1935: Thomasina Sarao, miscalculated

5 comments March 29th, 2010 Headsman

Shortly after midnight this date* in 1935, the career of 71-year-old Canadian executioner Arthur Ellis came to an end with the botched hanging of Thomasina Sarao.

All a simple matter of physics.

When the old-school “drop ’em from a cart” method of strangulation hanging gave way to the “new drop”, the hangman’s art eventually came to encompass the scientific application of the humane level of force to the doomed person’s vertebrae.

Something in the neighborhood of 1,000 ft/lbs was about right. Too little, and the poor wretch strangles to death. Too much, and you rip the head right off.

Thomasina Sarao got too much, and it ripped her head right off.

They’d worked everything out to a handy table, see, where if you weighed this much, they knew to drop you this far, derived from the formula

1020/weight in pounds (less 14 lbs for the head) = drop in feet

Except in the widow Mrs. Sarao’s case — the Italian immigrant had offed her husband to collect the insurance** — Arthur Ellis was given the wrong weight for his client. He coiled a noose for a woman 32 pounds lighter than the person who actually mounted the scaffold, and he therefore made it more than a foot too long.

That whole “ripping off a woman’s head” thing really harshed everyone’s vibe. So, although hangings had long been moved behind prison walls, the Canadian government stopped the ongoing practice of allowing members of the general public to obtain tickets to witness them.

“Arthur Ellis” — it was actually a trade name he’d made up, and so dignified that one of his successors used the same alias — died three years after his grisly retirement party. He’s saluted by the Arthur Ellis Awards, the Crime Writers of Canada’s annual awards: a little trophy of a guy getting hanged.

[Ellis Trophy][Ellis Trophy]
Winners of the Arthur Ellis Award, like Robert J. Sawyer, get this trinket to commemorate. At least the little wooden fetish has his head attached to his shoulders. (Images (c) Robert J. Sawyer, and used with permission.)

* March 28 is sometimes reported, but the period press reports (like this wire story) seem to agree on the 29th, as does this index of Canadian executions.

** Two male co-conspirators, Leone Gagliardi and Angelo Donofrio, were also hanged for the same crime, a few minutes before Sarao on a different scaffold.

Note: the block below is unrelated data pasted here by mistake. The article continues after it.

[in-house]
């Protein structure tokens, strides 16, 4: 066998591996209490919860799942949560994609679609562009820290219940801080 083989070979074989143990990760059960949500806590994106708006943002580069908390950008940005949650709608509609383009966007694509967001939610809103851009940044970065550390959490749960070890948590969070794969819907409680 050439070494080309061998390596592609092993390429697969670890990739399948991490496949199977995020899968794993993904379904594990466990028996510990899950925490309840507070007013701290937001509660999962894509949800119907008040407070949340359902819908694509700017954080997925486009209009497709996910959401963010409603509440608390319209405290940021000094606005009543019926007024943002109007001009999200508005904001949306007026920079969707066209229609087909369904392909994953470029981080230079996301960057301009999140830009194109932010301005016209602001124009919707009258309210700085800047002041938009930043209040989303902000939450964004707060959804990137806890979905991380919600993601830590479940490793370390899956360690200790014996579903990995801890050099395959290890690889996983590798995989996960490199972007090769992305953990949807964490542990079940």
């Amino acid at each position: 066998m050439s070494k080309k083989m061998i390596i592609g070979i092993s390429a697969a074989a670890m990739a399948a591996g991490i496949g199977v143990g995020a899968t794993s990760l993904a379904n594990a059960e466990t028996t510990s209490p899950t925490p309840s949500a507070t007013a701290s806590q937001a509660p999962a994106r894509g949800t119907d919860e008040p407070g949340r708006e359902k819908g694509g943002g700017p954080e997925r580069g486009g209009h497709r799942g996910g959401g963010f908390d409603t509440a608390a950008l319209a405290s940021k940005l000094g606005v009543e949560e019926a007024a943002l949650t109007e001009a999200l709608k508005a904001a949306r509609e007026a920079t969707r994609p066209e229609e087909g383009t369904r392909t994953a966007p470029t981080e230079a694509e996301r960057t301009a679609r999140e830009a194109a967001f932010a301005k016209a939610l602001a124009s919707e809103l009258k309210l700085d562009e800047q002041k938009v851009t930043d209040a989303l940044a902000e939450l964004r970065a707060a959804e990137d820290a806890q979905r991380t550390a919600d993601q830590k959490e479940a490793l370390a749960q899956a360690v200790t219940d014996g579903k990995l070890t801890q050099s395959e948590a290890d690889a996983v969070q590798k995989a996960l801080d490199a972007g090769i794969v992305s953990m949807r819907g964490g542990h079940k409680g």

On this day..

Entry Filed under: 20th Century,Botched Executions,Canada,Capital Punishment,Common Criminals,Crime,Death Penalty,Execution,Hanged,History,Milestones,Murder,Notable Participants,Power,Women

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1935: Pat Griffin and Elmer Brewer

1 comment June 5th, 2009 Headsman

On this date in 1935, the first double hanging* in the state of Iowa took place at Fort Madison.

Waterloo, Iowa, police heading out to query Elmer Brewer “in connection with alleged misconduct of Brewer with juvenile girls” alarmed Brewer and his friend Patrick Griffin, who assumed they were coming to arrest them for a robbery.

The two killed Deputy Sheriff William Fay Dilworth in a shootout.

Long forgotten, Griffin’s rodeo avocation, his friendship with the classmate who was to be his Catholic confessor, his offer to give all his earnings to the victim’s family were his sentence commuted to hard labor.

Just a lost file from the police blotter, moldering in a musty corner of a local archives. Although the glacial progress of the legal proceedings will look more familiar to modern eyes.

Thus closes a case which has been more or less in the courts since December 16, 1932. Attorney James Fay of Emmetsburg and Attorney John McCartney of Waterloo made valiant efforts to save the lives of the two men, but to no avail. Following their conviction of the murder in the district court in Waterloo on January 5, 1933, they were sentenced to be hanged on January 26, 1934. In May, 1933, an appeal was filed with the state supreme court, thus automatically staying the execution. The supreme court denied the appeal. On June 24, 1934, Attorneys Fay and McCartney petitioned the supreme court for a rehearing. This was denied January 10, 1935. A plea for commutation of the sentences to life imprisonment was denied by Governor Clyde Herring on February 1 and the chief executive set April 5, 1935, as the execution date. Continuing farther with their efforts the attorneys sought a writ of habeas corpus from District Judge John Craig of Fort Madison, but their request was denied. The refusal opened another loophole for the attorneys to ask a review of Judge Craig’s action. Again refused, the lawyers announced that they would go to the United States supreme court where they would ask the court for a writ of habeas corpus. In order to allow time for this step Governor Herring granted the convicted slayers a 60-day stay of execution but at the same time he announced that it was the last reprieve that could be expected from him. Illness of defense attorneys, it was said, prevented them from prosecuting their appeal to the supreme court. Monday Mr. Fay appealed to Federal District Court Judge Charles A. Dewey for a stay order and a writ of habeas corpus, but Judge Dewey refused to interfere. In Des Moines Tuesday a last minute effort to save the men was made in an appeal to Governor Herring, but the appeal for a commutation of sentence was denied.

A family member has compiled old clippings about this case — from which, both the excerpt above and the illustration — here.

* According to Iowans Against the Death Penalty. There had been a previous double execution when Iowa was a territory, and a triple execution in 1918.

On this day..

Entry Filed under: 20th Century,Capital Punishment,Common Criminals,Crime,Death Penalty,Execution,Hanged,Iowa,Murder,USA

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